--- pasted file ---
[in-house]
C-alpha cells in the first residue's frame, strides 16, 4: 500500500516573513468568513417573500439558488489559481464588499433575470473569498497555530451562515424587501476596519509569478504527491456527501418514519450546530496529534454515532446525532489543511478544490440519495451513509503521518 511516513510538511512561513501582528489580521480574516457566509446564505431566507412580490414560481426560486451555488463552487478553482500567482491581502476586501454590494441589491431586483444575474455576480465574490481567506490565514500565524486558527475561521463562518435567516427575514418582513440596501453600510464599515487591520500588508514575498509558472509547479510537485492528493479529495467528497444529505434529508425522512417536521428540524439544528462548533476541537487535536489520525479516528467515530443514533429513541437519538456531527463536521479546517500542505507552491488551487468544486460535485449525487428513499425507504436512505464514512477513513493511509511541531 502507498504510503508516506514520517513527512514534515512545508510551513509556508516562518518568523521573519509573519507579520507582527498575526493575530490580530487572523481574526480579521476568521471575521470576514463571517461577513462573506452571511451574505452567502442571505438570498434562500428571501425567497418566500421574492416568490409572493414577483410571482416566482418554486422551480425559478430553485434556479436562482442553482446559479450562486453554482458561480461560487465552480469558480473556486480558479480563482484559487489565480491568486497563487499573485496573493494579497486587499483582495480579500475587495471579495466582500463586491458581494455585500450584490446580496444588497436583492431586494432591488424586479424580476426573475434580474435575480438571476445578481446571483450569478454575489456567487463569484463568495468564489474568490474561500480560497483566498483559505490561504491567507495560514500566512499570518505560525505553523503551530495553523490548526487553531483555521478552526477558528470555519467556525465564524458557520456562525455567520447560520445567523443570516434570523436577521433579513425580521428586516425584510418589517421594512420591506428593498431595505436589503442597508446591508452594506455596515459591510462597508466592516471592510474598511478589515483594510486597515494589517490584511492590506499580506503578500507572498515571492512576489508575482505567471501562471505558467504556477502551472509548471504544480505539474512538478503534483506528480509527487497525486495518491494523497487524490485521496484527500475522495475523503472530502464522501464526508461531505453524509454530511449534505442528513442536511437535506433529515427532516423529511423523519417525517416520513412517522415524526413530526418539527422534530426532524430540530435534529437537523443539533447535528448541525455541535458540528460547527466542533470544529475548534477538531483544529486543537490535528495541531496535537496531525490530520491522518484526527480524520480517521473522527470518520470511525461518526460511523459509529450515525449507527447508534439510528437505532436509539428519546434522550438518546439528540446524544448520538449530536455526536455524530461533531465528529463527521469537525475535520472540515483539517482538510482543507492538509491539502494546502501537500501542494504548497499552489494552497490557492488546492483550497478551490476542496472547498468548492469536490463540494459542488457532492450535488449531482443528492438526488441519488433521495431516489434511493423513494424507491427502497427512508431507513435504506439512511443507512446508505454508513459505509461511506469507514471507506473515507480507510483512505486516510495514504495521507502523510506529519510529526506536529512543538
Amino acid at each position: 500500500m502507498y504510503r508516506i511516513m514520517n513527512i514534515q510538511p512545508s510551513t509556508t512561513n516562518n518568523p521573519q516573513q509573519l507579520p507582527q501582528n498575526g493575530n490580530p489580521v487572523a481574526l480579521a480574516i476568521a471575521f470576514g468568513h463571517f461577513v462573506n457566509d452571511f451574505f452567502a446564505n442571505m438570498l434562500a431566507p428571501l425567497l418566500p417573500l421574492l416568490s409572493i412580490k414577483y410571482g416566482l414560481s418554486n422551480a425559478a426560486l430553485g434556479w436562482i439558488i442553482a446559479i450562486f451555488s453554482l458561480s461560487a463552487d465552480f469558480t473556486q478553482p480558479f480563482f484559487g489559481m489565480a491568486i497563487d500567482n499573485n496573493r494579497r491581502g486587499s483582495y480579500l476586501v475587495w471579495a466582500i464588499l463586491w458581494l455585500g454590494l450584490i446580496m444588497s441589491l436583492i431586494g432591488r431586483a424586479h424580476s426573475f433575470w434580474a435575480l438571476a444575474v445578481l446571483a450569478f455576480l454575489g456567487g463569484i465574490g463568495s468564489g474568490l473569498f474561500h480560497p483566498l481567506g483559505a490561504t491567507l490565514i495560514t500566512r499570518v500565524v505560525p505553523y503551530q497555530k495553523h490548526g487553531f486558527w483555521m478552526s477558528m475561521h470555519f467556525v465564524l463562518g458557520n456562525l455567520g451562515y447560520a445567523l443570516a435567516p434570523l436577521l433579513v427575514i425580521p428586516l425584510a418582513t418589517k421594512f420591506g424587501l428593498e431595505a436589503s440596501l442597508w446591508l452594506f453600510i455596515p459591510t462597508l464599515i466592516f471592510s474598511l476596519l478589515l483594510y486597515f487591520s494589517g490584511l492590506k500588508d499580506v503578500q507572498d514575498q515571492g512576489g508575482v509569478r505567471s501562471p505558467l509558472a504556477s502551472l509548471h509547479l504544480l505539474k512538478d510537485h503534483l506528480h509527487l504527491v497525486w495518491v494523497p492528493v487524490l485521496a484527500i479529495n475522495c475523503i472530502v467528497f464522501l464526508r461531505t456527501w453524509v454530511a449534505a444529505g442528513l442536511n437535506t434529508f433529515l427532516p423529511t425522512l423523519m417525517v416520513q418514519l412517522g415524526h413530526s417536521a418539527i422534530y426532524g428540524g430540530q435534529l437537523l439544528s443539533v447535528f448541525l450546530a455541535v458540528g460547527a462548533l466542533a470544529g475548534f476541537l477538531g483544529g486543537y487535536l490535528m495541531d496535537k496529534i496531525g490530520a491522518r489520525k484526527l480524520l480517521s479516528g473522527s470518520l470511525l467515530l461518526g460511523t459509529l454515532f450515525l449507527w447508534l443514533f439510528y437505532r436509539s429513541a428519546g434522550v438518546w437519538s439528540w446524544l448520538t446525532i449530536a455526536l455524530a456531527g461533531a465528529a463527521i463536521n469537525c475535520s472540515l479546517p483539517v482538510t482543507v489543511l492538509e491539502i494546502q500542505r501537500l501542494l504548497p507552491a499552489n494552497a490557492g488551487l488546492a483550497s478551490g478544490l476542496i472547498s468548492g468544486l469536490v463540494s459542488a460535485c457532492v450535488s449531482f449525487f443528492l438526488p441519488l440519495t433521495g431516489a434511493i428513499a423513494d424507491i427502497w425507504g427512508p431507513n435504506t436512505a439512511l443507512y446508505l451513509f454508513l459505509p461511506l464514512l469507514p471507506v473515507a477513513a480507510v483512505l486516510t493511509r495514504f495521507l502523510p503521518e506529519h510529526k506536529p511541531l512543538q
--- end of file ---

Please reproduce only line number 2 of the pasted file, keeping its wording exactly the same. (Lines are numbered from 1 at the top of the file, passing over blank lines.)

C-alpha cells in the first residue's frame, strides 16, 4: 500500500516573513468568513417573500439558488489559481464588499433575470473569498497555530451562515424587501476596519509569478504527491456527501418514519450546530496529534454515532446525532489543511478544490440519495451513509503521518 511516513510538511512561513501582528489580521480574516457566509446564505431566507412580490414560481426560486451555488463552487478553482500567482491581502476586501454590494441589491431586483444575474455576480465574490481567506490565514500565524486558527475561521463562518435567516427575514418582513440596501453600510464599515487591520500588508514575498509558472509547479510537485492528493479529495467528497444529505434529508425522512417536521428540524439544528462548533476541537487535536489520525479516528467515530443514533429513541437519538456531527463536521479546517500542505507552491488551487468544486460535485449525487428513499425507504436512505464514512477513513493511509511541531 502507498504510503508516506514520517513527512514534515512545508510551513509556508516562518518568523521573519509573519507579520507582527498575526493575530490580530487572523481574526480579521476568521471575521470576514463571517461577513462573506452571511451574505452567502442571505438570498434562500428571501425567497418566500421574492416568490409572493414577483410571482416566482418554486422551480425559478430553485434556479436562482442553482446559479450562486453554482458561480461560487465552480469558480473556486480558479480563482484559487489565480491568486497563487499573485496573493494579497486587499483582495480579500475587495471579495466582500463586491458581494455585500450584490446580496444588497436583492431586494432591488424586479424580476426573475434580474435575480438571476445578481446571483450569478454575489456567487463569484463568495468564489474568490474561500480560497483566498483559505490561504491567507495560514500566512499570518505560525505553523503551530495553523490548526487553531483555521478552526477558528470555519467556525465564524458557520456562525455567520447560520445567523443570516434570523436577521433579513425580521428586516425584510418589517421594512420591506428593498431595505436589503442597508446591508452594506455596515459591510462597508466592516471592510474598511478589515483594510486597515494589517490584511492590506499580506503578500507572498515571492512576489508575482505567471501562471505558467504556477502551472509548471504544480505539474512538478503534483506528480509527487497525486495518491494523497487524490485521496484527500475522495475523503472530502464522501464526508461531505453524509454530511449534505442528513442536511437535506433529515427532516423529511423523519417525517416520513412517522415524526413530526418539527422534530426532524430540530435534529437537523443539533447535528448541525455541535458540528460547527466542533470544529475548534477538531483544529486543537490535528495541531496535537496531525490530520491522518484526527480524520480517521473522527470518520470511525461518526460511523459509529450515525449507527447508534439510528437505532436509539428519546434522550438518546439528540446524544448520538449530536455526536455524530461533531465528529463527521469537525475535520472540515483539517482538510482543507492538509491539502494546502501537500501542494504548497499552489494552497490557492488546492483550497478551490476542496472547498468548492469536490463540494459542488457532492450535488449531482443528492438526488441519488433521495431516489434511493423513494424507491427502497427512508431507513435504506439512511443507512446508505454508513459505509461511506469507514471507506473515507480507510483512505486516510495514504495521507502523510506529519510529526506536529512543538